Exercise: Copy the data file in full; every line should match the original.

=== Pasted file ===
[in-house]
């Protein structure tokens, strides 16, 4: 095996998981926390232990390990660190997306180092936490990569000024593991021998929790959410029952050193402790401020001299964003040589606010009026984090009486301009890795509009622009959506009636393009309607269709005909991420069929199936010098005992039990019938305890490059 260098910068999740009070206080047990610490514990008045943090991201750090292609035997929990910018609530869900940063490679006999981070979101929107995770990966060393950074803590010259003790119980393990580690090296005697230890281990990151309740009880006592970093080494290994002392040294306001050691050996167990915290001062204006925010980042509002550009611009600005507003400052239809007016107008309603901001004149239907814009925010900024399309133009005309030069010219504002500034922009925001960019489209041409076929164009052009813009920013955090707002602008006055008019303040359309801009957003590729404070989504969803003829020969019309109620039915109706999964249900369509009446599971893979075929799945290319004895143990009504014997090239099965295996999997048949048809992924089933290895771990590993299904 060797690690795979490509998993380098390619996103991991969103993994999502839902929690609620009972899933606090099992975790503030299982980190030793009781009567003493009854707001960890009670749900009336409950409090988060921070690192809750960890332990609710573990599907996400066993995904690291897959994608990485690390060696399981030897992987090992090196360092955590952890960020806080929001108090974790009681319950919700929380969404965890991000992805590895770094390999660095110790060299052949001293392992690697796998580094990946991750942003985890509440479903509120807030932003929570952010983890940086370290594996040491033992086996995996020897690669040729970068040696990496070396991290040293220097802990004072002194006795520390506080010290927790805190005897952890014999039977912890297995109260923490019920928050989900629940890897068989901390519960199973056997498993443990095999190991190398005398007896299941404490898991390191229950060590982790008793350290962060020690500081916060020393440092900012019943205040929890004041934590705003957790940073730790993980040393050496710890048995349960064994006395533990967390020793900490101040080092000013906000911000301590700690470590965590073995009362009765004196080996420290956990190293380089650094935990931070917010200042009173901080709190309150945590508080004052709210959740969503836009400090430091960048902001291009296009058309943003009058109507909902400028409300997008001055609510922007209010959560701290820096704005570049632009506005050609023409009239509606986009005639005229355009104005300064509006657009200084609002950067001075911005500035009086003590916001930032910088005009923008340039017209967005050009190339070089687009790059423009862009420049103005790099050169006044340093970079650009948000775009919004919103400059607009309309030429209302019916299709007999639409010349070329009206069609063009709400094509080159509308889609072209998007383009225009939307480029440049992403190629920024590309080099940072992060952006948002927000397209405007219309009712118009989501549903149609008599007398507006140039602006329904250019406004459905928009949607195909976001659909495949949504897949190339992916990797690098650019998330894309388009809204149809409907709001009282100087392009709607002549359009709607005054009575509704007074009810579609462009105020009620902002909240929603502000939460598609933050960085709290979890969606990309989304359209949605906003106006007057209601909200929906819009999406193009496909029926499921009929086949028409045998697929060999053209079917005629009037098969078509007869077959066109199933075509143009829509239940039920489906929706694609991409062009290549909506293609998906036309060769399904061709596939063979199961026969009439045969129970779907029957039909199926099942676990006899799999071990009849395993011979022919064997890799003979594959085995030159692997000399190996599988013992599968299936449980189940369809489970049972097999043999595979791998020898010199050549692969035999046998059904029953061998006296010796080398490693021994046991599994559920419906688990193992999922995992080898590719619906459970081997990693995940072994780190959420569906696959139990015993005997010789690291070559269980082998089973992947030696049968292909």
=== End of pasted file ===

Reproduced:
[in-house]
């Protein structure tokens, strides 16, 4: 095996998981926390232990390990660190997306180092936490990569000024593991021998929790959410029952050193402790401020001299964003040589606010009026984090009486301009890795509009622009959506009636393009309607269709005909991420069929199936010098005992039990019938305890490059 260098910068999740009070206080047990610490514990008045943090991201750090292609035997929990910018609530869900940063490679006999981070979101929107995770990966060393950074803590010259003790119980393990580690090296005697230890281990990151309740009880006592970093080494290994002392040294306001050691050996167990915290001062204006925010980042509002550009611009600005507003400052239809007016107008309603901001004149239907814009925010900024399309133009005309030069010219504002500034922009925001960019489209041409076929164009052009813009920013955090707002602008006055008019303040359309801009957003590729404070989504969803003829020969019309109620039915109706999964249900369509009446599971893979075929799945290319004895143990009504014997090239099965295996999997048949048809992924089933290895771990590993299904 060797690690795979490509998993380098390619996103991991969103993994999502839902929690609620009972899933606090099992975790503030299982980190030793009781009567003493009854707001960890009670749900009336409950409090988060921070690192809750960890332990609710573990599907996400066993995904690291897959994608990485690390060696399981030897992987090992090196360092955590952890960020806080929001108090974790009681319950919700929380969404965890991000992805590895770094390999660095110790060299052949001293392992690697796998580094990946991750942003985890509440479903509120807030932003929570952010983890940086370290594996040491033992086996995996020897690669040729970068040696990496070396991290040293220097802990004072002194006795520390506080010290927790805190005897952890014999039977912890297995109260923490019920928050989900629940890897068989901390519960199973056997498993443990095999190991190398005398007896299941404490898991390191229950060590982790008793350290962060020690500081916060020393440092900012019943205040929890004041934590705003957790940073730790993980040393050496710890048995349960064994006395533990967390020793900490101040080092000013906000911000301590700690470590965590073995009362009765004196080996420290956990190293380089650094935990931070917010200042009173901080709190309150945590508080004052709210959740969503836009400090430091960048902001291009296009058309943003009058109507909902400028409300997008001055609510922007209010959560701290820096704005570049632009506005050609023409009239509606986009005639005229355009104005300064509006657009200084609002950067001075911005500035009086003590916001930032910088005009923008340039017209967005050009190339070089687009790059423009862009420049103005790099050169006044340093970079650009948000775009919004919103400059607009309309030429209302019916299709007999639409010349070329009206069609063009709400094509080159509308889609072209998007383009225009939307480029440049992403190629920024590309080099940072992060952006948002927000397209405007219309009712118009989501549903149609008599007398507006140039602006329904250019406004459905928009949607195909976001659909495949949504897949190339992916990797690098650019998330894309388009809204149809409907709001009282100087392009709607002549359009709607005054009575509704007074009810579609462009105020009620902002909240929603502000939460598609933050960085709290979890969606990309989304359209949605906003106006007057209601909200929906819009999406193009496909029926499921009929086949028409045998697929060999053209079917005629009037098969078509007869077959066109199933075509143009829509239940039920489906929706694609991409062009290549909506293609998906036309060769399904061709596939063979199961026969009439045969129970779907029957039909199926099942676990006899799999071990009849395993011979022919064997890799003979594959085995030159692997000399190996599988013992599968299936449980189940369809489970049972097999043999595979791998020898010199050549692969035999046998059904029953061998006296010796080398490693021994046991599994559920419906688990193992999922995992080898590719619906459970081997990693995940072994780190959420569906696959139990015993005997010789690291070559269980082998089973992947030696049968292909």